directed by McG. The inside shots were filmed at LA's Park Plaza Hotel, and the outside shots were filmed at the Warner Brothers' Ranch. Begins with Steve being carried on the shoulders of soldiers. The band performs the song for a king and queen, complete with angles descending from the sky that turn into red leather wearing devils. The band then runs out of the building, and hops into two cars, one from "The Dukes of Hazzard," and the other from "Starsky & Hutch." Eventually they end up in front of a bus, with a girl getting ready to pull off an Evil Kenivel type stunt on her motorcycle. The video ends with the girl stuck up in a tree.

"There are sorta two concepts. The beginning is a kind of crazy 'Chitty Chitty Bang Bang,' type ballroom scene, and then later we move into the Stunt spectacular."- Ed Robertson

"Ed got to drive the General Lee. The other car, the Starsky & Hutch car, I'm just sitting in it and someone's rocking it. This 50 year old male with a mustache is driving the car, but he's got the same shirt as me. If he didn't have that shirt on, you would've thought it was somebody else." - Steven Page

"What I loved about this video concept was that it had nothing to do with the song lyrically, but visually it matched up with what the song did musically. The sort of more airy sections of the song have the slow motion angels dropping and the cars spinning." - Ed Robertson

directed by Doug Aitken, and filmed at Andrew Dice Clay's old house in Hollywood. Barenaked Ladies are playing at a party, and the video is seen through the eyes of different animals (a cat, fish, dog, and bird) roaming around the house.

"The concept for this, it's kind of a cool party vibe a la 'Shampoo' or 'The Party' or something, but it's shot through the point of view of several house pets, and Doug was really into the bird being shot with paralax vision and he said 'We'll have to cheat the dogs and black and white thing,' but he wanted to stay really true to how an animal would view something, and that was a cool notion to us." - Ed Robertson

Set in a suburb with identical white houses and VW bugs. Many ladie clones walk up and down the streets in repetitive patterns. Two Steves sing to a woman who stays in or right by her bug and has no direct interaction with any of the ladies. Ed plays the electric guitar inside a garage.

There are two versions of the video. One version shows clips from EDTV on a television (this song was on the EDTV soundtrack), and the other version shows clips "inside" the video on the television.

directed by Phil Harder. BNL invades the world of "King of the Hill" (the song was written for the "King for the Hill" soundtrack). They spend most of the video terrorizing Dale Gribble by giving him exploding cigarettes and putting radioactive pills in his beer. The ladies perform in various cartoon places.

Ed has numerous "issues" throughout the video. At one point, he knocks into his microphone that almost knocks it over, and later almost falls flat on his face after an attempted jump spin. (Remarkably, his guitar is still "playing" even though he stopped strumming to catch himself.)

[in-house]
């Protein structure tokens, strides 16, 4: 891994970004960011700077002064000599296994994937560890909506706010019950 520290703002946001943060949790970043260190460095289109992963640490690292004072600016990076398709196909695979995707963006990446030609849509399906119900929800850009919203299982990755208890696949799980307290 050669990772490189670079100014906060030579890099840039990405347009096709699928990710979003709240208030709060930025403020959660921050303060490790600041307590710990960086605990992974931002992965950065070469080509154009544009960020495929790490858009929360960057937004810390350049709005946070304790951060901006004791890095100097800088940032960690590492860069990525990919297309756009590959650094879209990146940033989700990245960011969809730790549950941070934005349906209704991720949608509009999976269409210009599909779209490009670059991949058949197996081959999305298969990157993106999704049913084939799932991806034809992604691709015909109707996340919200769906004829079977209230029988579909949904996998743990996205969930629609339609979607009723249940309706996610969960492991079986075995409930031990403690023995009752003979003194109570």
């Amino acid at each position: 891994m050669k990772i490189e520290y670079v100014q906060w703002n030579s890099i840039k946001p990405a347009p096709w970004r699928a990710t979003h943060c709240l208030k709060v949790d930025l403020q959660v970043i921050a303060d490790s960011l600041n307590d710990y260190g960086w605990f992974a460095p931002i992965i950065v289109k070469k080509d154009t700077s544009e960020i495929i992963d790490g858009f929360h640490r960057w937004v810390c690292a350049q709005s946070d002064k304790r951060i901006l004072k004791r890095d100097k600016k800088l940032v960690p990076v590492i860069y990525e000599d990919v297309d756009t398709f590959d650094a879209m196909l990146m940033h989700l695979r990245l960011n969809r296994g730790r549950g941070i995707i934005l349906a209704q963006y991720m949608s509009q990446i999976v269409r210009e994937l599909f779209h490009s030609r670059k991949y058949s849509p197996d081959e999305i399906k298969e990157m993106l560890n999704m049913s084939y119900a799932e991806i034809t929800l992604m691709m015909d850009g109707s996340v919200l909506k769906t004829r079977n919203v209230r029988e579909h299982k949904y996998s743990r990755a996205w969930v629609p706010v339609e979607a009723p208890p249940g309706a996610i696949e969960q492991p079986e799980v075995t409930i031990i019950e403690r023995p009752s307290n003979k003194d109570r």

directed by Phil Harder. Ed works at a fast food restaurant, and Ed is not happy. All of the customers wear matching "Blue's Clues" type shirts. Customers dance around the band while they perform as fast food flies. The video ends with a big dance number. Steve also appears as the fast food character mascot. Eric McCormick makes a small cameo as a customer (VH1 set it up as part of their show "Rock and Roll Fantasy").

MuchMusic's version of the video does not blur Ed's "flipping the bird."

directed by Phil Harder. The concept is like a video inside a video inside a video... The inner most video surrounds the band recording the music video for "Too Little Too Late." However, most of the crew members are the ladies themselves. Fake barenaked commercials (barenaked bug spray, shampoo etc) are featured as well.

There is a long and short version of this video. The short version simply takes out the "rewind" gag.

directed by Tim Godsall. A security guard changes the channel on his video surveillance tv and comes across the ladies performing. He tries to change the channel again, but he can't. He unplugs the tv and even tries to smash it. However, the ladies are still there. He then takes the television to the dumpster and throws it away. As he is walking back to his post, the ladies are shown stealing money, art, and a computer monitor.

The security guard is Kevin's comedian/actor cousin Harland Williams. He also appears in the Maroon infomercial.

directed by Pierre Tremblay (the band's manager). A montage of all the videos (excluding Get in Line) whose songs appear on Disc One. However, the ladies lip-sync to "Thanks, That Was Fun." Sometimes videos intertwine, for example, "Lovers in a Dangerous Time" Ed appears on the "Call and Answer" television while "C&A;" Steve walks by.

This video was a Canadian only release.

directed by Phil Harder. The video is presented as a movie titled, CHIMP!. The band plays actors in the "movie", and the names of their characters are the band members' porn star names (first pet and mother's maiden name). In the video, a giant chimp wrecks havoc on Toronto. It destroys the city while the band flees from the beast, and the army tries with no avail to defeat it (insert Canadian military joke here). In the end, the chimp climbs the CN tower where the band is performing inside. The monkey then jumps aganist the phallus tower which causes the phallus tower to shoot off into space.
"Think 70's disaster films, chimpanzees and the CN Tower, and you've got part of the picture."
-- Steve Page